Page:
Skull Sunday

Ever had a staring contest with dinner?

Skull Sunday #1. Serves three

Skull Sunday #1. Serves three

When I photograph food for clients, we’re usually speaking of the gourmet stuff, prepared and styled to look its very best: let’s say scallops hand picked by the restaurant’s own divers, seared to perfection and carefully arranged in their shells on a sculpted mound of sea salt and… you get the picture. All at a price point that could probably get you a decent secondhand car in any former Soviet satellite state.

Skull Sunday #2. Bremanger

Skull Sunday #2. Bremanger

This is of course pretty far removed from what most of us consider everyday meals. But on the opposite end of the scale, and for many as equally removed from the everyday as a Michelin starred restaurant, you find the hardcore tradionalism. Food customs observed through nostalgia, mostly by the older generation. Such as Skull Sunday.

Skull Sunday #3. Bremanger. Again

Skull Sunday #3. Bremanger. Again

Skull Sunday #2. Simmering sheep

Skull Sunday #4. Simmering

Let’s set the scene. I wake up in a tiny bedroom in my grandmother’s house on the island of Bremanger. My dad or perhaps one of his brothers must have slept here as a kid. Old music posters of Ian Anderson, Marc Bolan, Suzi Quatro and some local 70s bands unheard of even in Norway are still gracing the walls, or rather, covering holes in even older wallpaper. Fat, lazy winter flies are buzzing like small drunken helicopters. Gusts of wind reaching storm strength are shaking the entire house, having torn off the roof of a community house a few nights before. In a basement periodically flooded, on an old electrical stove top, sheep heads are boiling.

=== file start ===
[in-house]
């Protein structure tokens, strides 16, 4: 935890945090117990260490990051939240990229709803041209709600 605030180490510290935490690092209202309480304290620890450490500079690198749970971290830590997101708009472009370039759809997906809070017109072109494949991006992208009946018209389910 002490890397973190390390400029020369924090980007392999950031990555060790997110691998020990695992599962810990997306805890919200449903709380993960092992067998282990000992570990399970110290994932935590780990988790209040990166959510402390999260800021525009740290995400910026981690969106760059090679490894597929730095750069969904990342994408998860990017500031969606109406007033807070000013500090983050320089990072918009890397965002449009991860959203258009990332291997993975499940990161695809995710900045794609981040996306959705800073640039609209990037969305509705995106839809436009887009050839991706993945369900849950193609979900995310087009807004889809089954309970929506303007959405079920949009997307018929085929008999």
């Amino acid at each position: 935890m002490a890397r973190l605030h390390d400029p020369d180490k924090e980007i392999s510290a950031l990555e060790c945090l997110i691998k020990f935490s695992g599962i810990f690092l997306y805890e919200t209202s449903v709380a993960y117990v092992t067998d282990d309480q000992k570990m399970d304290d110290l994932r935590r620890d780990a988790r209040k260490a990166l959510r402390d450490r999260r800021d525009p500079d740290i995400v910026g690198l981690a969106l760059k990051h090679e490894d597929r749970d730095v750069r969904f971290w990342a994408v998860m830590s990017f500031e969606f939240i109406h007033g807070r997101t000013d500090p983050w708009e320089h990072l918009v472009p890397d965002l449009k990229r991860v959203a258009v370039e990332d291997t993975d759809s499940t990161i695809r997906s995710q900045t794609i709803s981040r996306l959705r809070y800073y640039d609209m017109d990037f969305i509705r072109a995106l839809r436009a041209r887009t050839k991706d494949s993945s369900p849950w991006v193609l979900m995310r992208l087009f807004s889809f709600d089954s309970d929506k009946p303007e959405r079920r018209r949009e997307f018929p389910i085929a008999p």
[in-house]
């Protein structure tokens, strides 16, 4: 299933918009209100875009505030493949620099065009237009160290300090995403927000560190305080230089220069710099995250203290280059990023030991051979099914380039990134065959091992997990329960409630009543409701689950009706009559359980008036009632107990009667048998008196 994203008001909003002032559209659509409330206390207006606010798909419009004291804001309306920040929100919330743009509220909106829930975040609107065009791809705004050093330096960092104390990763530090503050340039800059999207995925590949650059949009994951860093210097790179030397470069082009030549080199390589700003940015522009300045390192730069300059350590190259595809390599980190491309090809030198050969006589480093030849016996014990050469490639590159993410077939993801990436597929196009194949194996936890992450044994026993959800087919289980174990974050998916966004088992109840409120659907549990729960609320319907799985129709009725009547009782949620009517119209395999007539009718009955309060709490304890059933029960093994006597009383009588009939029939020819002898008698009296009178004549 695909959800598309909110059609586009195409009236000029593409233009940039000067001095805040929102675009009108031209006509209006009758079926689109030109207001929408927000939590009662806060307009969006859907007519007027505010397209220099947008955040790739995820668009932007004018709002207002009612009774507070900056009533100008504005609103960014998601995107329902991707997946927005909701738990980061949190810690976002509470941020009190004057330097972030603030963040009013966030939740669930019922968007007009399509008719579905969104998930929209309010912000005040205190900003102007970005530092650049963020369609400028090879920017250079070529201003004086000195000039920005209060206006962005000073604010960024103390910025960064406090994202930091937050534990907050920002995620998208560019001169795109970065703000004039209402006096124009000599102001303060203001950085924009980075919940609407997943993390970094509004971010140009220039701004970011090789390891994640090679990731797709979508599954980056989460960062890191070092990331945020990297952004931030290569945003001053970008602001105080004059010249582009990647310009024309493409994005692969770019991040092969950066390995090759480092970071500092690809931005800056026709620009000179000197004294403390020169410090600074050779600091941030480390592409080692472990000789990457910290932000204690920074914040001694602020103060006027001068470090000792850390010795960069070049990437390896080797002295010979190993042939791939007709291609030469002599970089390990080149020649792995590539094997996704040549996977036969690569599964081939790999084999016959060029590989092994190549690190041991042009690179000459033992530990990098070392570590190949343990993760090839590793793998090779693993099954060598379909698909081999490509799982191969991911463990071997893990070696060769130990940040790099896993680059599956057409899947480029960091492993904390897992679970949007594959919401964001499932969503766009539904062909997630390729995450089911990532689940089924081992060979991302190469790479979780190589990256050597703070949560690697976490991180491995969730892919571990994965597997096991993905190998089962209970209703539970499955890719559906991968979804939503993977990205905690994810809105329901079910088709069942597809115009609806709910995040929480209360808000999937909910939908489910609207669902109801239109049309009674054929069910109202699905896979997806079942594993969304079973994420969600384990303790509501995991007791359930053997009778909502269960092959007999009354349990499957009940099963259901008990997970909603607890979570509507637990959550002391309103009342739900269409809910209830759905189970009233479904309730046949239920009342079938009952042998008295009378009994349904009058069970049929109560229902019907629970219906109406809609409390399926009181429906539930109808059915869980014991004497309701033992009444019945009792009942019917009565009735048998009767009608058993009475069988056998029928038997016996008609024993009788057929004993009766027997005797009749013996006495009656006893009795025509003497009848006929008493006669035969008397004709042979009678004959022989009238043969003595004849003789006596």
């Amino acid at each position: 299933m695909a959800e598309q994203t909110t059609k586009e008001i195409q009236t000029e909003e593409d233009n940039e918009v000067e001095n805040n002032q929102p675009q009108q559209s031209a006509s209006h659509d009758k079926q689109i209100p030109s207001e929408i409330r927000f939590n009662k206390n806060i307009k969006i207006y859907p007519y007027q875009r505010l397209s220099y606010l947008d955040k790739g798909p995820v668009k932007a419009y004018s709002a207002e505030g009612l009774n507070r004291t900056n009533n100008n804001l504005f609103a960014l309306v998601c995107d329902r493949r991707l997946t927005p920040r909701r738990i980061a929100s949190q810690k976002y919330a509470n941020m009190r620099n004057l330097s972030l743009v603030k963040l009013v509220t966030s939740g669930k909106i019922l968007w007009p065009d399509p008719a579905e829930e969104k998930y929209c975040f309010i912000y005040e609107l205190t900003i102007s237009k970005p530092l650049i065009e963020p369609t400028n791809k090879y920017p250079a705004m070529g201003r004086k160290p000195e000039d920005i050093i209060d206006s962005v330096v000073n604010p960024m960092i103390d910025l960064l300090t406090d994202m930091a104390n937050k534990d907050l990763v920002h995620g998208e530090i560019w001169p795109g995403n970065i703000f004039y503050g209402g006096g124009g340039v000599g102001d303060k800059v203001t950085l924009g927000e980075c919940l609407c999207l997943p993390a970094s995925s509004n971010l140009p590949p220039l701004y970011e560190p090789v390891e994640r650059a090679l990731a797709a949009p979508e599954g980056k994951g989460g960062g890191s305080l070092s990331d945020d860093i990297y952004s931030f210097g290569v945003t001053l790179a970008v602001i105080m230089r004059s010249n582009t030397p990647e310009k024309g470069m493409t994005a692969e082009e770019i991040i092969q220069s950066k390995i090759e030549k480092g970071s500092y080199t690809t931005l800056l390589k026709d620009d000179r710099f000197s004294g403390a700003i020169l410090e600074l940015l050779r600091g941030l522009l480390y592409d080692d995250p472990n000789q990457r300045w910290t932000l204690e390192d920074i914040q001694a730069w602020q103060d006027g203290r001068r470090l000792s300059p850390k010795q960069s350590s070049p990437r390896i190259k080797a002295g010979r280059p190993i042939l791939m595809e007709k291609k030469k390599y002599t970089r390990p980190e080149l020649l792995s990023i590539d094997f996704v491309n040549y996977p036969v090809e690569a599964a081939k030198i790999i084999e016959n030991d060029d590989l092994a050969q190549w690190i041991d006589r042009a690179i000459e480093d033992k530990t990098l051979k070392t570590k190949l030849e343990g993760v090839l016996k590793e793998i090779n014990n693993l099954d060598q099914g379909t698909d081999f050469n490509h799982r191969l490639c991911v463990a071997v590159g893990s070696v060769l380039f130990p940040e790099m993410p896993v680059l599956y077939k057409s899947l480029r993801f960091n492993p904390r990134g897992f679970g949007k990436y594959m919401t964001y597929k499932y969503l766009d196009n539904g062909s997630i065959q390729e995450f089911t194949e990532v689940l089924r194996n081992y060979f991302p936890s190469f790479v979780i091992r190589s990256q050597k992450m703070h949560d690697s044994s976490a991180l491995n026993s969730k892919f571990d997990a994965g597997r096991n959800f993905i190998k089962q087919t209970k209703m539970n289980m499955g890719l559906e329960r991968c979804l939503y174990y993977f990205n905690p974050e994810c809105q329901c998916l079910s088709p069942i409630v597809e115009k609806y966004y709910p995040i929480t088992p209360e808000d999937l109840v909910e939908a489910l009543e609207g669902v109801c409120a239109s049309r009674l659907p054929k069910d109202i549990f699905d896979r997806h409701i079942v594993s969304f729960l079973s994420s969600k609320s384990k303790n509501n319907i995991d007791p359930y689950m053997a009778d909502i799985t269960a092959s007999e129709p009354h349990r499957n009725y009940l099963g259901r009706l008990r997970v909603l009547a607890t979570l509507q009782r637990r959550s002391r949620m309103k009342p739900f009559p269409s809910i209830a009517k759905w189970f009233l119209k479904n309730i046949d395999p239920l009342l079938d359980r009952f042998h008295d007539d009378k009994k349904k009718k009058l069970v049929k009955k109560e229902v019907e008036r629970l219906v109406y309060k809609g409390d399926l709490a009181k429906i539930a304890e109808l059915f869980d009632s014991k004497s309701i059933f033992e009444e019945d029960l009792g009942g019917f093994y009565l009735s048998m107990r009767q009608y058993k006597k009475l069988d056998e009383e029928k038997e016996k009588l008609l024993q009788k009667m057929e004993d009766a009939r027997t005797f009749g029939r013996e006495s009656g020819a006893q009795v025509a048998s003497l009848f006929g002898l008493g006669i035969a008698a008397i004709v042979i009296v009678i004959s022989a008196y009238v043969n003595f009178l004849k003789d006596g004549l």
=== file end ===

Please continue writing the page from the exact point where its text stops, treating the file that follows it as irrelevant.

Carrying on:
Skull Sunday #2. Blink, blink

Skull Sunday #5. Blink, blink

Skjeltesøndag – literally “skull sunday” – is traditionally a local variation on the old concept of the dirty Sunday, the last Sunday before Christmas when after cleaning the house one was allowed to wear everyday clothes to the dinner table, to save one’s formal attire for Christmas. In the same vein, one was also supposed to save the good foods for Christmas, on this day eating lesser foods such as the heads of sheep. Only that somewhere along the way sheep heads made the transition from a lesser food to something of a celebration in itself. A delicacy, actually.

Go figure.


Is it any good?
Actually, the meat is quite tasty, this is after all, just lamb meat. But I’ll willingly admit that I find the overall experience quite disturbing. There is something about food that stares back.

Speaking of which – do you eat the eye?
Hell no. But my great grandmother did. Lustily, I am told.

Is it even legal?
Lamb heads are. Adult head production is forbidden due to fear of scrapies.